In order to collaborate, clergy and clinicians must be able to recognize those signs and symptoms that indicate a need for consultation or referral. The DSM-IV introduced a new V code, religious or spiritual problem (V62.89), which the DSM-IV Sourcebook (Lu et al., 1997) describes as a category to employ in order to explicitly differentiate psychiatric mental disorders (e.g., schizophrenia, major depression) that require clinical attention from profound personal religious concerns that are not mental disorders but may be a focus of clinical attention because of difficulty integrating these experiences into the individual's social or emotional life (e.g., mystical experience, religious doubt). A third distinct category discussed in the sourcebook is labeled pure religious problems. These are described as emotional difficulties that people have within the context of organized religion and warrant neither clinical attention nor a DSM-IV diagnosis (e.g., mourning rituals, religious doctrine).
An example of the first category (mental disorders that present with religious ideation) would be a young man with schizophrenia who has isolated himself in his room and reports seeing God talking with His angels. This person should be treated by a clinician and referred to a mental health care professional if first brought to clergy. A vignette study we conducted with rabbis and clinical psychologists found agreement on this course of action, with one rabbi exclaiming, "We go right to the emergency room!" (Milstein et al., 2000).
Examples of the second category of presenting problems consist of emotional difficulties resulting from strong religious experiences and may include mystical experiences or questions of personal faith that leave a person with troubling questions, emotional discomfort and a sense of isolation (Lu et al., 1997). Although these problems may be a focus of clinical attention, they are not mental disorders and could receive a DSM-IV diagnosis of religious or spiritual problem (V62.89). Expertise for this type of care may not belong only to psychiatry, and therefore a collaborative approach may be most appropriate.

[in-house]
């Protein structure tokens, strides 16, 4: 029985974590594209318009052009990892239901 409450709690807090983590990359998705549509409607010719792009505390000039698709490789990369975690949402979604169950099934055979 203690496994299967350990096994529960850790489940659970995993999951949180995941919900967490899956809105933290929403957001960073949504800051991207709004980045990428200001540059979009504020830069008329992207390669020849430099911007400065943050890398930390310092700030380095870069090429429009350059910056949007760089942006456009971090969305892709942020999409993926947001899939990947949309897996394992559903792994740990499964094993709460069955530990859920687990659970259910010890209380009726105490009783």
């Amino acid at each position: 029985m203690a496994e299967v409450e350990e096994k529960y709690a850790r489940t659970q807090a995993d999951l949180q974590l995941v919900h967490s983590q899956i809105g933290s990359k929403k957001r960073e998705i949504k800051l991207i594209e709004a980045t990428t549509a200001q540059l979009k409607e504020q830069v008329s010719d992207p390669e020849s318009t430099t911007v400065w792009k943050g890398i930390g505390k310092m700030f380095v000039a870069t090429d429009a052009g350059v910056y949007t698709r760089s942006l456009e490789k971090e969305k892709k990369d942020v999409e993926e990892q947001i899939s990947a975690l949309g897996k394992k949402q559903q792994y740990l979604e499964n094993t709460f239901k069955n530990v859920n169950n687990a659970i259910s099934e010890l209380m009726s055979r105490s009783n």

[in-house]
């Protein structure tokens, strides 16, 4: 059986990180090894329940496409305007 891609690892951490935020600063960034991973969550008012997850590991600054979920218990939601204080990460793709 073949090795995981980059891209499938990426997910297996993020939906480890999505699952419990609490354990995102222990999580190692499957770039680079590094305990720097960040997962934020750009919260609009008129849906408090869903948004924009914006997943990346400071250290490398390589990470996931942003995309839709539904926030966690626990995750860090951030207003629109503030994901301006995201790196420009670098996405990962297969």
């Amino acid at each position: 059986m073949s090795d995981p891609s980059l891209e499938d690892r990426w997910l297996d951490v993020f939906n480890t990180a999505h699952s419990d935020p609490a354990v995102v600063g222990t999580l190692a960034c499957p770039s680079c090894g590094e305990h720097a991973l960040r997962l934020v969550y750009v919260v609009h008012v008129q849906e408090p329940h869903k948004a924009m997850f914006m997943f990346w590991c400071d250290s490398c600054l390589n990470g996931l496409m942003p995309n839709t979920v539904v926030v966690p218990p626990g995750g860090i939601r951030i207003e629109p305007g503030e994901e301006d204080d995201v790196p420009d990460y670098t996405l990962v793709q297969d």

Psychiatry has come to recognize the importance of culture as the interpretive system through which people seek answers to complex questions (Bruner, 1990; Gaw, 1993). Religion is a central aspect of nearly every culture, and clinicians need to be familiar with the "nuances of an individual's cultural frame of reference" or else they "may incorrectly judge as psychopathology those normal variations in behavior, belief, or experience that are particular to the individual's culture" (APA, 1994). Therefore, if people come for clinical care in response to emotional difficulty associated with a loss of faith or anger at God after Sept. 11, we are ethically obligated to understand their theological perspective from within the interpretive system of their religious beliefs and wisdom traditions (Hopkins et al., 1995). This understanding could be gained through consultation with the patients' own clergy or with another trusted clergy with knowledge of these faiths. With the patient's consent, the clinician and clergy could devise a treatment plan incorporating each profession's expertise.
Finally, the third category of pure religious problems would not receive a DSM-IV diagnosis. This category includes normal bereavement, wherein the person is grieving but not depressed, and the mourner has many religious and philosophical questions. A large part of the professional role of clergy is guiding individuals and families through the rituals--as well as the emotional trauma--of death and burial. This is an area of psychological suffering with which clergy have expertise different from that of psychiatrists, and mental health care professionals could gain knowledge from them.
Once a differential diagnosis from within the three categories has been established, a subsequent psychiatric (or nonpsychiatric) response may be considered.